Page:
The divisions were clear during a forum Tuesday night hosted by Chalkbeat, the Indianapolis Recorder, WFYI, and the Indianapolis Public Library. Some of the most heated discussions came over the district’s recent decision to close high schools and move to an all-choice high school model, and candidates also clashed over the district’s innovation partnerships with outside operators to run schools — including some where students have struggled the most.

“It’s just disruptive when you just keep changing and changing and changing,” said ceramics studio owner and IPS parent Joanna Krumel, who goes by Jodi, a challenger in the at-large race. “Especially when the district was doing a good job with the programs that they had.”

Retired IPS teacher Susan Collins, who is also running for the at-large seat lamented the closure of high schools that had long legacies in their neighborhoods: “Why do we let our good programs die?” she said.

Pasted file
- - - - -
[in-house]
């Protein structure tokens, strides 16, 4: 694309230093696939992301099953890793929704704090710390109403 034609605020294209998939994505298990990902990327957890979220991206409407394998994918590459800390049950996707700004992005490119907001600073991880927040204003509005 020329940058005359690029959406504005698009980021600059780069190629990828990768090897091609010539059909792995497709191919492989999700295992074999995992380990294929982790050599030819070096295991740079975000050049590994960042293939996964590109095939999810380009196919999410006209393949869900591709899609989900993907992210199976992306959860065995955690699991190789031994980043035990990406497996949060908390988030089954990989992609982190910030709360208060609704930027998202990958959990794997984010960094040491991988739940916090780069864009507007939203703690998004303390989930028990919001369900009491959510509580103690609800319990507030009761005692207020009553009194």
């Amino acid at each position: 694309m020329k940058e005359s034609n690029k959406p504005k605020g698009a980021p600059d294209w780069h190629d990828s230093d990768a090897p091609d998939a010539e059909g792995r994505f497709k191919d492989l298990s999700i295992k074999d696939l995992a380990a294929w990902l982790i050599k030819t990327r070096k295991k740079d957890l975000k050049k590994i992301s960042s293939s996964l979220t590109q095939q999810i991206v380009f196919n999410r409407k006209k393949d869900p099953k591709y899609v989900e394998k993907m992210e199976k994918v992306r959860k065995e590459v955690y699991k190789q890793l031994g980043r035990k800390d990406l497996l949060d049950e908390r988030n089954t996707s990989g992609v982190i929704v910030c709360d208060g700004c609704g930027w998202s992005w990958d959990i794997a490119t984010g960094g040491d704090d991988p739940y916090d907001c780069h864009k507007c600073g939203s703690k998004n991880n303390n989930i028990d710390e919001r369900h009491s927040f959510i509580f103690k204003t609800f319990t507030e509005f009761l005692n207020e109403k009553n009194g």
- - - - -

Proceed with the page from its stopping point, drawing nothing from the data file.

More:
But at-large incumbent Mary Ann Sullivan defended the district’s decisions, pushing back on the perception that schools have taken a turn for the worse.

“I don’t think we were doing well. I don’t think all was all right with IPS. I think we were patient for too long with strategies that weren’t moving the needle for kids,” said Sullivan, a former Democratic state lawmaker.

Read more: Sort through each school board district race and see candidates’ answers to a Chalkbeat survey

Candidates also debated the district’s low test scores, financial transparency, community engagement, and equity of access to highly sought-after magnet programs.